Adarn Smith regarded “some both of the gravest and most Important, and some of the most frivolous professions: churchmen, lawyers, physicians, men of letters of...

    • 7 Big City, Great Art: A Myth about Art Production
      (pp. 108-121)
      GERARD DE VRIES

      In his inaugurallecture “The Valueof Culture”, Arjo Klamer presents a conceptual problem for economists and policy-makers with a professionalinterest in the arts (see chapter 1). Conceding that economists have much to say about the prices of theproductsof art, Klamer argues that theactivitiesandexperiencesthat are involved escape from the vocabulary economists routinely use. Economic concepts such as “price” are just not fit for the kind of activity art happens to be. Art has value, but as activity and expenence it is literally priceless.’ Those who confine their language to the standard economic vocabulary will be barred...

    • 8 The Value of Play
      (pp. 122-137)
      MICHAEL HUTTER

      Through many of the contributions to this volume runs the notion that “the art world” has an existence and development apart from economic action. It is significant that the term used is artworld, not artsector. Aworld is something in itself, something with a self-generated border, while a sector IS a part of some larger entity. Art does generate products that can be recorded just like those of any other econormc sector. Still, many observers perceive art as a social form that has its own way of organizing itself. Marketable products are seen as spin-offs of that process, not...

    • 9 The Artistic Conscience and the Production of Value
      (pp. 138-148)
      HANS ABBING

      The high value of art and culture is produced and continuously repro duced.’ The underlying forces in production, including its motivation, are the same as In other spheres of production. But the means of production differ. A peculiar artistic conscience emphasizes selflessness and compels the artist to overlook the economic value of what he or she produces. On second thought, however, we will show that the underlying forces are the same as elsewhere in economics. On the other hand a similar mechanism of denial of economic value may apply to much wider areas in economics.

      An Example: The PeculiarExchange between...

  7. PART THREE: ON CULTURE
    • 10 Political Culture and the Economic Value of Citizenship: A French-Dutch Comparison in the Nineteenth Century
      (pp. 151-165)
      FRANCES GOUDA

      This Story is about two different cultural constructions of the economic value of citizenship in an era that constituted the melancholy afterglow of the French Revolution’s Intellectual fireworks. The ideal of the French revolutionaries was to entrench an entirely new model of civic equality. They hoped for the birth of a modern political culture that would embrace a set of economic, social, and political entitlements to be shared equitably by each and every citizen, paid for by collectivelyhome obligations. But the Protean visions of the makers of the Revolution, which they marched across the borders of the French nation and...

    • 11 The Value of National Identity
      (pp. 166-186)
      jas DE REUS

      The startrng point of this essay is my impression that the standard economic approach to national identity is a mess. It wobbles between the assumption of irrelevance of nationhood to rational hehavior of firms, families and governments and implicit nationalism (national income, national competitiveness, and so on); between reduction of national identification to maximization of wealth or welfare and non-economic explanation, and between seeing nations as bearers of modernization and as primitive, anti-capitalist forces. I think that this mess is unwarranted, smcc economic science in the sense of political economy contains the intellectual credentials and advanced tools of analysis to...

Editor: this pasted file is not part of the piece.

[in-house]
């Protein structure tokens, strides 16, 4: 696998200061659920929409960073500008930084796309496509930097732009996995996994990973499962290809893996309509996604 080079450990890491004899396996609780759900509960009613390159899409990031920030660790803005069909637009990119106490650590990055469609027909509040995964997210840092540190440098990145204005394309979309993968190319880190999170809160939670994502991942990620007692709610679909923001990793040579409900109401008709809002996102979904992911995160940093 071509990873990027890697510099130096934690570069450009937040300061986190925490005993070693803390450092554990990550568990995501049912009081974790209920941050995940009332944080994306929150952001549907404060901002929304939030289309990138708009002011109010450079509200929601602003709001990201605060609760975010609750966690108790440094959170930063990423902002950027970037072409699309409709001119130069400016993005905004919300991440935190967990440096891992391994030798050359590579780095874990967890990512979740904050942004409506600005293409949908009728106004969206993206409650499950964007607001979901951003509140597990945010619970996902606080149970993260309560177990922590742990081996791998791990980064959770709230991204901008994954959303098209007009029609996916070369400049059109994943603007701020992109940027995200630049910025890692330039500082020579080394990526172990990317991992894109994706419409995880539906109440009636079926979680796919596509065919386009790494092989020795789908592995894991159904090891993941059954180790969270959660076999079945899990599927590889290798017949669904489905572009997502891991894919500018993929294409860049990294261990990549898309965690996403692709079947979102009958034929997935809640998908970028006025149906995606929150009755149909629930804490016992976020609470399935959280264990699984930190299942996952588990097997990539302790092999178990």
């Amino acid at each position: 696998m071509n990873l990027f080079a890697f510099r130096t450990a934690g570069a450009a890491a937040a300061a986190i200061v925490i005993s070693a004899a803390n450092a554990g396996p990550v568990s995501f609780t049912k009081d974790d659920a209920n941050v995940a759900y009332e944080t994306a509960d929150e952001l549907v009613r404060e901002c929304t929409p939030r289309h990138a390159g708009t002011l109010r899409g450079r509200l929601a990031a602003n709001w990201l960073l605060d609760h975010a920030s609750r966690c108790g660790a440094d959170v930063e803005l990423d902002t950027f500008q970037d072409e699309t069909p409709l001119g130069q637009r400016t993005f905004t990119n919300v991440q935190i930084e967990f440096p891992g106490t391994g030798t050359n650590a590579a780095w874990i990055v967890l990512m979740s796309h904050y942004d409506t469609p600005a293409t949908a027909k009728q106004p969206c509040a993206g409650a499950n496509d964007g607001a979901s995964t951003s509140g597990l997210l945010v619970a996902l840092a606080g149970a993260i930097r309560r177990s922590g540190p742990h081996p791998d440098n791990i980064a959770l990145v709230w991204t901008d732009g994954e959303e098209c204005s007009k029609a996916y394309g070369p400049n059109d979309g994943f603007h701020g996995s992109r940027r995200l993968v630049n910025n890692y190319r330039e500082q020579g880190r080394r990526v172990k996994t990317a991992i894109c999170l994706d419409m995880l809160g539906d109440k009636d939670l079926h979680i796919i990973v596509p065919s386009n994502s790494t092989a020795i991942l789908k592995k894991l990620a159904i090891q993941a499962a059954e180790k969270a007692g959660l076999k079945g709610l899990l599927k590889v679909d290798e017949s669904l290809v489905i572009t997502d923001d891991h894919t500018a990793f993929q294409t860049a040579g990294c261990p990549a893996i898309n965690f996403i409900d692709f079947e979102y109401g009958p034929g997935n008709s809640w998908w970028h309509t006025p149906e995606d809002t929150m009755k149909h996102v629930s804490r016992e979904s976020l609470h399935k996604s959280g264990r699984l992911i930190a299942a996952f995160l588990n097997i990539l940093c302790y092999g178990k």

• 12 Missing Ethics in Economics
      (pp. 187-202)
      Deirdre McCwskey

      !have gradually come to understand that culture matters for economics and for the economy. It was hard to learn, because I am a “neoclassical” economist, from the subschool of Chicago. Admitting culture Into econonucs has the problem of all revisions of an old way of thinking. Schopenhauer said, the new thought “forces its way as an enemy into the previously closed system of our own convictions, shatters the calm of mind we have attained through this system, demands renewed efforts of us and declares OUt former efforts to have been in vain” (l8SI [1970], number 19, p. 124). No wonder...

  8. PART FOUR: ON ART
    • 13 The Value of Warhol
      (pp. 205-213)
      PETER Kattenberg

      "I'D Prefer to remain a mystery. I never like to give my background and, anyway, I make it all different all the time I’m asked. It’s not just that it’s part of my image not to tell everything, it’s just that I forget what I said the day before and I have to make it all up over and over again. I don’t think I have an image, anyway, favourable or unfavourable”.²

      Thus spoke Warhol, born August 6, 1928 in Pittsburgh, to Roman Catholic immigrant parents of (Ruthenian) Czechoslovakian stock, Andrej and ]ulia Warhola, about himself in 1964. That year...

    • 14 The Value of Making Art: A conversation with the artists Ronald Glasbergen, Liesbeth Bik and jeep Lieshout
      (pp. 214-222)

      KLAMER; Ronald, it seems that you argue [in a written contribution] that the value of art is in the nature of the beast, that the value is derived from the value of art as a distinctive activity. What does the price of a work of art say then about its value?

      Glasbergen:It is a historical question. Some time ago art was a form of craft and it was valued like that. For the ancient Greeks art was dearly something separate. That was especially the case for poetics. You could compare the status of modernThe Value ofMakingArtartto...

  9. Notes
    (pp. 223-237)
  10. Index
    (pp. 238-243)